Interaction of the norms of protection

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Norms and laws originate in various backgrounds and traditions, they advance historically in parallel and often overlap and interact. Questions arise as to whether, how and when their interaction is beneficial or counter-productive for international law and for world peace. In editing a major recent volume, Roberta Arnold and Noelle Quenivet (2008) looked comprehensively at this issue. They argued in favour of the complementarity of international humanitarian law (IHL) and human rights law (HRL), but at the same time they acknowledged possible risks. They did not go so far as to advocate a “merger” of the two branches of law, as the title of the book provocatively suggested. They correctly concluded “that IHL and HRL are two distinct categories with their specific aims and fields of application. However, particularly in grey area situations such as military occupation or insurgencies, their complementary application may guarantee the respect of the rule of law” (ibid.: 592). Contributing a chapter for the same volume – on the protection of children as the most vulnerable group in the population – I argued in a similar way, that overlap between IHL and HRL could be problematic, but it could also be beneficial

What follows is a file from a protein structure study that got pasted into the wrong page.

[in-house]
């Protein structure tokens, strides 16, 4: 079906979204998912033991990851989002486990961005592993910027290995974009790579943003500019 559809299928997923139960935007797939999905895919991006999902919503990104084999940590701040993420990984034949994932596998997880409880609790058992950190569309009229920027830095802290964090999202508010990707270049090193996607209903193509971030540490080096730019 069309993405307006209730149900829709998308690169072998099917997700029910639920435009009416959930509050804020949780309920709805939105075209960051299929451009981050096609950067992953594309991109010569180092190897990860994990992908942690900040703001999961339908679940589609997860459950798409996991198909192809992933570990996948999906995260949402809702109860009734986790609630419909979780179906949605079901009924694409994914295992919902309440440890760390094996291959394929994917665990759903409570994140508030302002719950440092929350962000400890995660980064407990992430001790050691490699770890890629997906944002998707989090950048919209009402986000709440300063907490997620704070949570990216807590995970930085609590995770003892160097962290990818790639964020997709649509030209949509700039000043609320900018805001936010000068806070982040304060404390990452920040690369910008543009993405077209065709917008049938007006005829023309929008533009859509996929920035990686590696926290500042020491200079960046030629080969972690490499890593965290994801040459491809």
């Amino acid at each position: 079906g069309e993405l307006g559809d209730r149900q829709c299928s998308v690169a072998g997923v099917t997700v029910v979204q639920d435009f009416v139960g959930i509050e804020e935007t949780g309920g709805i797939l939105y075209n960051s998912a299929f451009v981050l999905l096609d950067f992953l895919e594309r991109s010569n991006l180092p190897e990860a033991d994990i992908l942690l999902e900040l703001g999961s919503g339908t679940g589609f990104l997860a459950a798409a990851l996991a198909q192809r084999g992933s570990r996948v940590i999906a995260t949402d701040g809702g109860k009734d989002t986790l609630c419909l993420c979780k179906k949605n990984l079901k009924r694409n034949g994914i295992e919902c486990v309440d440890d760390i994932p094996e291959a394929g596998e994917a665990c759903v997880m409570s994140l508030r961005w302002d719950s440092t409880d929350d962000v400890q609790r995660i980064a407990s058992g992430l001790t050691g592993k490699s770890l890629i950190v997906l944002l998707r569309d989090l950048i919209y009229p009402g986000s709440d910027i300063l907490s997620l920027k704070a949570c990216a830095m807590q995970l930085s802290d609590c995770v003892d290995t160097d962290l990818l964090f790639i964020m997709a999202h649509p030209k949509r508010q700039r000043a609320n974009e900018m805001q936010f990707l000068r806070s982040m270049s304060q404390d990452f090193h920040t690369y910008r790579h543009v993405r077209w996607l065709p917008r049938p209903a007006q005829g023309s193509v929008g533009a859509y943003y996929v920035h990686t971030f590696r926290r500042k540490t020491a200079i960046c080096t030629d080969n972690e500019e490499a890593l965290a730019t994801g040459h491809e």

Related Subject(s): Human Rights and Refugees
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